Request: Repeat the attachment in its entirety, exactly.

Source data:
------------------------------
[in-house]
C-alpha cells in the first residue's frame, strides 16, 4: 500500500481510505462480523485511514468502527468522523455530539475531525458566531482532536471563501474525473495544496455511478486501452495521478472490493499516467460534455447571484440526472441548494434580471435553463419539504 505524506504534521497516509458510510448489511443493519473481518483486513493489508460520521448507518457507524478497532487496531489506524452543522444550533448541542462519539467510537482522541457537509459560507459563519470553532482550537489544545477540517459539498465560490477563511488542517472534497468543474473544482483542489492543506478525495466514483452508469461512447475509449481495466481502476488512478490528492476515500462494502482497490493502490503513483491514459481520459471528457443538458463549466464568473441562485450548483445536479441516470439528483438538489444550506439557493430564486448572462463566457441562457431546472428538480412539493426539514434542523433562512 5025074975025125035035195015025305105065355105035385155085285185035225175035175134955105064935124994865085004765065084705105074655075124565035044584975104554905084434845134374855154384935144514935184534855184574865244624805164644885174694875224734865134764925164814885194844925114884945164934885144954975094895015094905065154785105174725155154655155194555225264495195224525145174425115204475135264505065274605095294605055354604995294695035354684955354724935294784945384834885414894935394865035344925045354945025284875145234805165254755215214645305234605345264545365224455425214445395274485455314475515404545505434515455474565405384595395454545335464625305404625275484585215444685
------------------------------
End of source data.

[in-house]
C-alpha cells in the first residue's frame, strides 16, 4: 500500500481510505462480523485511514468502527468522523455530539475531525458566531482532536471563501474525473495544496455511478486501452495521478472490493499516467460534455447571484440526472441548494434580471435553463419539504 505524506504534521497516509458510510448489511443493519473481518483486513493489508460520521448507518457507524478497532487496531489506524452543522444550533448541542462519539467510537482522541457537509459560507459563519470553532482550537489544545477540517459539498465560490477563511488542517472534497468543474473544482483542489492543506478525495466514483452508469461512447475509449481495466481502476488512478490528492476515500462494502482497490493502490503513483491514459481520459471528457443538458463549466464568473441562485450548483445536479441516470439528483438538489444550506439557493430564486448572462463566457441562457431546472428538480412539493426539514434542523433562512 5025074975025125035035195015025305105065355105035385155085285185035225175035175134955105064935124994865085004765065084705105074655075124565035044584975104554905084434845134374855154384935144514935184534855184574865244624805164644885174694875224734865134764925164814885194844925114884945164934885144954975094895015094905065154785105174725155154655155194555225264495195224525145174425115204475135264505065274605095294605055354604995294695035354684955354724935294784945384834885414894935394865035344925045354945025284875145234805165254755215214645305234605345264545365224455425214445395274485455314475515404545505434515455474565405384595395454545335464625305404625275484585215444685